You may not want to place your bets just yet on whether the Oakland Raiders will relocate to Las Vegas.
Despite the fact that legislation to provide $750 million in public funding through tourist taxes to a $1.9 billion, 65,000-seat domed stadium “sailed at warp speed” through the Nevada Legislature and onto Gov. Brian Sandoval’s desk — where he promptly signed it — convincing 24 of the NFL’s 32 owners won’t be so easy. (Raiders owner Mark Davis already has made it quite clear he’d love to relocate to the desert in time for the 2019 season. The Raiders have contract options for each of the net two seasons at 50-year-old O.co Coliseum.)
Long verboten in the eyes of the world’s most powerful professional sports league because of its connection with gambling and the potential for game-fixing, Las Vegas is now seen as a rapidly evolving sports and entertainment destination for families, according to The New York Times.
But as Sports Illustrated’s MMQB.com points out: “Gambling strikes at the heart of the league’s ‘integrity’ mantra, an argument the NFL is using in its vigorous opposition of legalized sports betting in New Jersey. The NFL and its teams are a contradiction in this area: They accept advertising and sponsorship money from casinos, lotteries and Daily Fantasy kingpins FanDuel and DraftKings. And although the NFL is not an equity partner in either company — unlike the other major sports leagues — Jerry Jones and Robert Kraft are early investors in DraftKings. The NFL spins a conflicting web on the subject of gambling.”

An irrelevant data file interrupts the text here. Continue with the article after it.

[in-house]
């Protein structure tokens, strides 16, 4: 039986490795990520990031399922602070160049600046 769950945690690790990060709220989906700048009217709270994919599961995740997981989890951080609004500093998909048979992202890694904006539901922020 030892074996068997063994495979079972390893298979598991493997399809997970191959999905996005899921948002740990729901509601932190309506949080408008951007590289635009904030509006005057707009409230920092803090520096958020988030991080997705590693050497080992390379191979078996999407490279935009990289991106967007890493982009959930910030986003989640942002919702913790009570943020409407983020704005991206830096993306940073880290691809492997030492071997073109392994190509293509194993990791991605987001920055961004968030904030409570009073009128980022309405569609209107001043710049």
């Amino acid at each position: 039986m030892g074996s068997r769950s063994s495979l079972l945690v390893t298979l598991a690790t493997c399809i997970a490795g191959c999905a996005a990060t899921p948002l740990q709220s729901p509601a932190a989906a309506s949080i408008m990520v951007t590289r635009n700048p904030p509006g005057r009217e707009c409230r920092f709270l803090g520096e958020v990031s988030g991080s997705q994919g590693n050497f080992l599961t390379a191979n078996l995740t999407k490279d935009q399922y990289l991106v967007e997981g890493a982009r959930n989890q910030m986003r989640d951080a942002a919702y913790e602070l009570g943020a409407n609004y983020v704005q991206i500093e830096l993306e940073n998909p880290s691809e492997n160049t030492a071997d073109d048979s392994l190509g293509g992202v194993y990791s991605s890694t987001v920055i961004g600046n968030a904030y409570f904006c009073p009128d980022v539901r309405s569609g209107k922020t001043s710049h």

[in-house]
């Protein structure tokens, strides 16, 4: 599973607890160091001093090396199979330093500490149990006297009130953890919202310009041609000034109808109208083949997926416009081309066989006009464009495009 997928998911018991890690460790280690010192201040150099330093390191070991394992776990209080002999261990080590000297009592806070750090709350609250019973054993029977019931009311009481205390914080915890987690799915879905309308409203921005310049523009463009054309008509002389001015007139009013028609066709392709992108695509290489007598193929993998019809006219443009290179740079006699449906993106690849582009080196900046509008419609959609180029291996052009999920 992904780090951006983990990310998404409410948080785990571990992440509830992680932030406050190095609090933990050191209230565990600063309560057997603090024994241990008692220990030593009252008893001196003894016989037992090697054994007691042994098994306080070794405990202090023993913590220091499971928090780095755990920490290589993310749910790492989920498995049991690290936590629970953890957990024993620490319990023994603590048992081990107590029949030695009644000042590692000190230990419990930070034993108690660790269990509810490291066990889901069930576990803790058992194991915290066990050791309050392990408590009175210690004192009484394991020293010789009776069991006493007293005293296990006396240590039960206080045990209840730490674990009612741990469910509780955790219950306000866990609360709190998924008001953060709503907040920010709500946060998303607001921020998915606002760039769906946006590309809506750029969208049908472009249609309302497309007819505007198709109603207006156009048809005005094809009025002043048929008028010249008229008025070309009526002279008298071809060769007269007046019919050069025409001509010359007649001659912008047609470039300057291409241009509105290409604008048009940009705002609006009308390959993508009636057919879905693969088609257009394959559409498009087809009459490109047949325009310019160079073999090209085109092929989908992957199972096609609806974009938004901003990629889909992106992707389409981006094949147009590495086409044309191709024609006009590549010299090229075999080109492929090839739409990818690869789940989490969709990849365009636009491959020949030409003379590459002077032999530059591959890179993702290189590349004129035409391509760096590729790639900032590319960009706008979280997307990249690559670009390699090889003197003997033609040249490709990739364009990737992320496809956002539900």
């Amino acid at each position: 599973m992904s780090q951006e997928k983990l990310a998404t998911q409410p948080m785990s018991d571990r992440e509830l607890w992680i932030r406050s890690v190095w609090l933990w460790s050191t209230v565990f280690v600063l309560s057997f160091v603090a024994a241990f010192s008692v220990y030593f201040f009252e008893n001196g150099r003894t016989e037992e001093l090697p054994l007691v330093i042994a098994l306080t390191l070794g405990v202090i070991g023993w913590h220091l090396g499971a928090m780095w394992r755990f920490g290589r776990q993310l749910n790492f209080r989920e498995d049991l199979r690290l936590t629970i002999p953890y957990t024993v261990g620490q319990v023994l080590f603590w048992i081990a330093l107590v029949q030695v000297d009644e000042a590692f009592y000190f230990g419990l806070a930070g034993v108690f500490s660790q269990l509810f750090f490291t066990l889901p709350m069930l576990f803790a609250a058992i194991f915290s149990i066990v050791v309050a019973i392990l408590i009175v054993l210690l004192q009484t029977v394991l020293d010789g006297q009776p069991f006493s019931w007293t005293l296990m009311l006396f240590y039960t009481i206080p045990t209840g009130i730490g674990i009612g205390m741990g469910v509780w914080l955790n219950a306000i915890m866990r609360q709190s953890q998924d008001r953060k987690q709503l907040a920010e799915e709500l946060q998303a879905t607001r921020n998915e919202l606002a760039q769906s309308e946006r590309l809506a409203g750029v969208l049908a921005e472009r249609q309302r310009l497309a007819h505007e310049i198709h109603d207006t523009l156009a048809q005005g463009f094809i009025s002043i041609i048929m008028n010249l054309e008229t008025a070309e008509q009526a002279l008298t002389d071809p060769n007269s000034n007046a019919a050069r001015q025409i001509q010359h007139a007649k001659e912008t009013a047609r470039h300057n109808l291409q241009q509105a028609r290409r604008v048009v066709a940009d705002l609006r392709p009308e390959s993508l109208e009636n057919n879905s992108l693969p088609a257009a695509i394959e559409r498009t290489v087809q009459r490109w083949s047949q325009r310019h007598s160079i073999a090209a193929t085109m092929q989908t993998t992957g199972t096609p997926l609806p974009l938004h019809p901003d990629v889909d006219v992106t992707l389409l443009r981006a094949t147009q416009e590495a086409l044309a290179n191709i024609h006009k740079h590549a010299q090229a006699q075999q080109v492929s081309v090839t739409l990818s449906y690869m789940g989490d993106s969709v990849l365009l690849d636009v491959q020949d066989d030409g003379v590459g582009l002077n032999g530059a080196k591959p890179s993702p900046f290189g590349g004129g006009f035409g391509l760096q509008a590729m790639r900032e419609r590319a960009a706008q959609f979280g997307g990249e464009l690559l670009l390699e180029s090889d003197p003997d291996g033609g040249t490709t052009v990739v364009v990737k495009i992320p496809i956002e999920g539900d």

The Las Vegas Sun published a detailed report about the potential economic impact of building a stadium and bringing the Raiders to the city:
Sports & Leisure International estimated that a Las Vegas stadium hosting 26 events could produce a total economic output of $785.6 million and $49.4 million in new tax revenue yearly.
Separately, a sports economist working with UNLV estimated that the total economic output of a stadium hosting 20 events would be $908.9 million, and that it would generate $61.7 million in new tax revenue annually.
Meanwhile, the San Diego Chargers eventually could end up sharing a lucrative, league-approved stadium deal with the newly relocated Los Angeles Rams.
For now, though, “[Chargers owner Dean] Spanos doesn’t want that, at least not yet,” according to the USA Today. “This year so far his team has spent about $12 million to push a Nov. 8 ballot measure for a new $1.8 billion stadium and convention center in downtown San Diego. If two-thirds of San Diego voters approve a hotel room tax hike to help build it, the Chargers would stay put.”
We have not heard the last of any of these stories.